This group has earned an international reputation for its biodefense work. Faculty from the Center published the definitive papers on public health and medical management of the six major bioweapons-related diseases in the Journal of the American Medical Association (JAMA). They also convened the first two national conferences on bioterrorism for medical and public health professionals and the highly regarded and influential Dark Winter exercise, a fictional scenario depicting a covert smallpox attack in the United States. They founded and edit the only peer-reviewed journal devoted to biodefense. Through their work with congressional and administration leadership, state governments and academic and scientific organizations, the Centers faculty played a major role in increasing federal funding for bioterrorism from $8 million in 1998 to $4.5 billion in 2003.

In 1998, long before Sept. 11 or the subsequent anthrax attacks, Drs. Henderson, OToole and Inglesby had the foresight to establish the first academic center devoted to biodefense, stated Mark A. Nordenberg, University of Pittsburgh Chancellor.

Nordenberg went on to say that in 1998 there were no other think tanks or governmental initiatives devoted to preventing the development of biological weapons, lessening their power, or alleviating the human suffering if prevention did not work. Their multidisciplinary and rigorous scientific approach to this mission quickly established them with governmental bodies, scientists, the medical community and the media as undisputed authorities in this arena.

We are pleased to welcome such visionary and prominent scientists to our faculty, Nordenberg continued.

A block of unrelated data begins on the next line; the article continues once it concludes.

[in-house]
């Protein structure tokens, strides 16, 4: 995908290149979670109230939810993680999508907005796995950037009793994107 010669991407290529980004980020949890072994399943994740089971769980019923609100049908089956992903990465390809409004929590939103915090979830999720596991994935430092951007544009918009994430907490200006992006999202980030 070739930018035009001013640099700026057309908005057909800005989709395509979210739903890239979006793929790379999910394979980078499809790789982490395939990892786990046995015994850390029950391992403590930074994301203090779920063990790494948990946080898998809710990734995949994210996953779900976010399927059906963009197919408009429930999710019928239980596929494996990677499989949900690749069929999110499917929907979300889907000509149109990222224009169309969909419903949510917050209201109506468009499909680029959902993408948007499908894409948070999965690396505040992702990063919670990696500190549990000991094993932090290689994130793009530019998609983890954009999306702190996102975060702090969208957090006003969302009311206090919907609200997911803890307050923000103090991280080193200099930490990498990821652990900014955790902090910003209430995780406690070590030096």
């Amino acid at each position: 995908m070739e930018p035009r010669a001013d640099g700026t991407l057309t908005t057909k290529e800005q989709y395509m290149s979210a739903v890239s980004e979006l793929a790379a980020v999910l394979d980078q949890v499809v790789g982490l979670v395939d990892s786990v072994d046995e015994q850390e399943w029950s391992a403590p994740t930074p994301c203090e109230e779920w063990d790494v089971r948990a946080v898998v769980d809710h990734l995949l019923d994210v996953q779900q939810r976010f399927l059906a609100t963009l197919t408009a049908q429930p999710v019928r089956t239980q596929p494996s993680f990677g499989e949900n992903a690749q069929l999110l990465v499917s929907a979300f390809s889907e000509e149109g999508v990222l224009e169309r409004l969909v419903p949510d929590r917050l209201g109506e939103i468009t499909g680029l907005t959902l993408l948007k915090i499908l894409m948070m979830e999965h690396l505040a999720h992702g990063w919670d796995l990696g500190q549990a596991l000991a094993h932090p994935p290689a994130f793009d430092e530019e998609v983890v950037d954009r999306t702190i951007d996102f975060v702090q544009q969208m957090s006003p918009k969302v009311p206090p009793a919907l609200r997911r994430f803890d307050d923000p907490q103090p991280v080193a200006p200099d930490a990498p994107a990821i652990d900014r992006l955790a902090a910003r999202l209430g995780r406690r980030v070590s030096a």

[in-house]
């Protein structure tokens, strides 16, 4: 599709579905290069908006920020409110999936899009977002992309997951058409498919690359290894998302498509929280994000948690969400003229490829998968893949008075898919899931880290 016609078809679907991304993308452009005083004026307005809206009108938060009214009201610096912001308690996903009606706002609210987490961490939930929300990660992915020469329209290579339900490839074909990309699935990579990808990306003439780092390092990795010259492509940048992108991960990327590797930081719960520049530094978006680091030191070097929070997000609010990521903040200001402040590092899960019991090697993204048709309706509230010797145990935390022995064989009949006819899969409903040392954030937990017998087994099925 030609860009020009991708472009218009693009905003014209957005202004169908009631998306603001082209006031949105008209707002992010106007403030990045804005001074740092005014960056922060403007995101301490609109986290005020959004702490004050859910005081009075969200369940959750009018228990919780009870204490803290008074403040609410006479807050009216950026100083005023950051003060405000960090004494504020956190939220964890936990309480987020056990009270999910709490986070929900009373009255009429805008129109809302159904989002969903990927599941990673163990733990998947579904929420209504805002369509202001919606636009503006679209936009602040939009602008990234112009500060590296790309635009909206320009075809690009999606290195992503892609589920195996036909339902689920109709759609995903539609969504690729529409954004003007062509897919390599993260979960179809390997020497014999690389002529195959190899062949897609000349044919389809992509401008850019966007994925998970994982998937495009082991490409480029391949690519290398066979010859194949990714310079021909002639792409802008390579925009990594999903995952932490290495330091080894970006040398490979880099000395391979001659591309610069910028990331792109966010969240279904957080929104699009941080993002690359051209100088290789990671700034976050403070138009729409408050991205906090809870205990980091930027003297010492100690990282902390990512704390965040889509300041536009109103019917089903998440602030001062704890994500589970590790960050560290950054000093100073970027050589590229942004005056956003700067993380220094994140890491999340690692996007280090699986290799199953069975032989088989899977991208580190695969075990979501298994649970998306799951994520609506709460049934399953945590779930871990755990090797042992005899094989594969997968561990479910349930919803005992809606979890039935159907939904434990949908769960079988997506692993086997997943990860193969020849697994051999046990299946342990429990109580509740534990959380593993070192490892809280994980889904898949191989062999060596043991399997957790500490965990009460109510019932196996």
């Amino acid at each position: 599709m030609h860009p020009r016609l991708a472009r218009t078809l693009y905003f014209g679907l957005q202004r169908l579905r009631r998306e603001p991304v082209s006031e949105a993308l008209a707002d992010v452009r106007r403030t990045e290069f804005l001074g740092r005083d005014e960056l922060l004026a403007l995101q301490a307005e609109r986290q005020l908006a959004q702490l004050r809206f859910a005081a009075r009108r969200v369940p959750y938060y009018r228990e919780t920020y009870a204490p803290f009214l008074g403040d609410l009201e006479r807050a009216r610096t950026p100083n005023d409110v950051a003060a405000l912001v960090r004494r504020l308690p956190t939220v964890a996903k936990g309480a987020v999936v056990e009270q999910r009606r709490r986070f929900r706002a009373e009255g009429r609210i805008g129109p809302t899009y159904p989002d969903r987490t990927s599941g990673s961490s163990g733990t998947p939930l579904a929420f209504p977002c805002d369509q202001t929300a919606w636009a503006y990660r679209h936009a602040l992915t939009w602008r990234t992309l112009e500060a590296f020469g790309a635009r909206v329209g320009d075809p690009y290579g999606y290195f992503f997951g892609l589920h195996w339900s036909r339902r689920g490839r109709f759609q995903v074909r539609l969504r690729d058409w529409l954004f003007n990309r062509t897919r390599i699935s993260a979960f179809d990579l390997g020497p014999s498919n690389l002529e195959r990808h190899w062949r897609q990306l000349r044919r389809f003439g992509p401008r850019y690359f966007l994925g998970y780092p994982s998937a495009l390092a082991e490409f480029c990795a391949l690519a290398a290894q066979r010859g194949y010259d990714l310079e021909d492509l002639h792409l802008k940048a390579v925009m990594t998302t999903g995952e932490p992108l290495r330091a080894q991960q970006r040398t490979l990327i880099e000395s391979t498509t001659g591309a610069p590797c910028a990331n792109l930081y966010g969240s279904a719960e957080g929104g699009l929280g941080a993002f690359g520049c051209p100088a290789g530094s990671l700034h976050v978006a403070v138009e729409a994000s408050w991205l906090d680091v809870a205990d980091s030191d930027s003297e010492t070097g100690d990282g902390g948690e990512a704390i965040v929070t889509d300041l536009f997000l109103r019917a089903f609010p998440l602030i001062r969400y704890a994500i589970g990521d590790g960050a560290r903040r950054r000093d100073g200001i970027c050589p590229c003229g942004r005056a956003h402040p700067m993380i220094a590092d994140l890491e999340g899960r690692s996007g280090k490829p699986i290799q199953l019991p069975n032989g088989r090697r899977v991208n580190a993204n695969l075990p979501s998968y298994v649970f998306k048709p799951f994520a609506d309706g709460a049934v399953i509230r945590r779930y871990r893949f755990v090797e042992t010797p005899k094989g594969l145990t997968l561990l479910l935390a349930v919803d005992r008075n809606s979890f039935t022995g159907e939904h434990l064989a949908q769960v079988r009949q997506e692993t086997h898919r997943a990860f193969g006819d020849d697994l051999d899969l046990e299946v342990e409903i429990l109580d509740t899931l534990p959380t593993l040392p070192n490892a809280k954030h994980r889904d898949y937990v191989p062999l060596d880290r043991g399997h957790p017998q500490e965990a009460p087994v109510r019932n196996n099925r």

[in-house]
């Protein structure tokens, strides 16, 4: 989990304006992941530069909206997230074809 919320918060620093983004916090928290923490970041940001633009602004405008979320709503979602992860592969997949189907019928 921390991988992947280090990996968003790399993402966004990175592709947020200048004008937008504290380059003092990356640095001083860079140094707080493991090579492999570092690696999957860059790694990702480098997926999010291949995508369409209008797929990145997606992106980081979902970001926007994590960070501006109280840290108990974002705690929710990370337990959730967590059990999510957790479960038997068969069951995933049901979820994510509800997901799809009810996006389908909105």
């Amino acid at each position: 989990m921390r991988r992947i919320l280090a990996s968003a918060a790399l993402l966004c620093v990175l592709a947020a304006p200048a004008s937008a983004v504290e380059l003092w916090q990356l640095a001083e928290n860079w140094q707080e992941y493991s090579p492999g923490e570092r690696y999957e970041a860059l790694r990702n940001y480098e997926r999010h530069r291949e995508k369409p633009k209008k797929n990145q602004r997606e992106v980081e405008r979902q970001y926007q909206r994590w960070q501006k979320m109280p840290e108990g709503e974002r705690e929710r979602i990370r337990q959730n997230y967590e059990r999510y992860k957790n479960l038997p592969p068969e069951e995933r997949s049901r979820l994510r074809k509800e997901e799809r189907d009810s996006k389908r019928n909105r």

Why the University of Pittsburgh Medical Center?

We believe deeply that the bioterrorism threat is substantial, growing and urgent, stated D.A. Henderson, M.D., M.P.H., senior advisor to the new center. UPMC is uniquely positioned to be a leader in biodefense because it is one of the most highly integrated major health care systems in the nation its 20 hospitals and 37,000 employees are organized in a way that facilitates rapid communication, resource sharing, planning and coordination of health services that provide care for a large portion of western Pennsylvania, he continued.

Henderson went on to say that the breadth and integration of the UPMC hospital system makes it the ideal platform in the country upon which to design and test critical prototypes for medical and public health biopreparedness.

The group believes that by working with UPMC, many of the necessary model programs for biodefense can be developed in western Pennsylvania and their usefulness proven. The existence of workable model programs will mean that national defense dollars can be realigned and, not only Pittsburgh, but municipalities throughout the country, will receive much needs support for their police, fire departments and health care facilities that will be on the front lines to deal with such a disaster. The major impediment to this deployment of funds occurring now is the lack of adequate models.

Biological weapons could cause death and suffering on a level paralleled only by nuclear weapons, stated Tara OToole, M.D., M.P.H. Even though modern societies are highly vulnerable to bioattacks, we are woefully unprepared to deal with the consequences of such an attack, OToole continued.

She went on to say that society must develop new paradigms because responding to the consequences of bioattacks will not depend on our military strength but on medical and public health systems and the availability of effective drugs and vaccines. She said the government cannot build these systems alone, but must rely on health care centers and scientific institutions to develop workable civil defense models and effective drugs and vaccines.

The time has come to put the body of knowledge that has been developed into practice, and we are grateful that UPMC has given us the opportunity to do so, Dr. OToole continued.

A board of directors will oversee the Center and its CEO will report directly to the president of UPMC.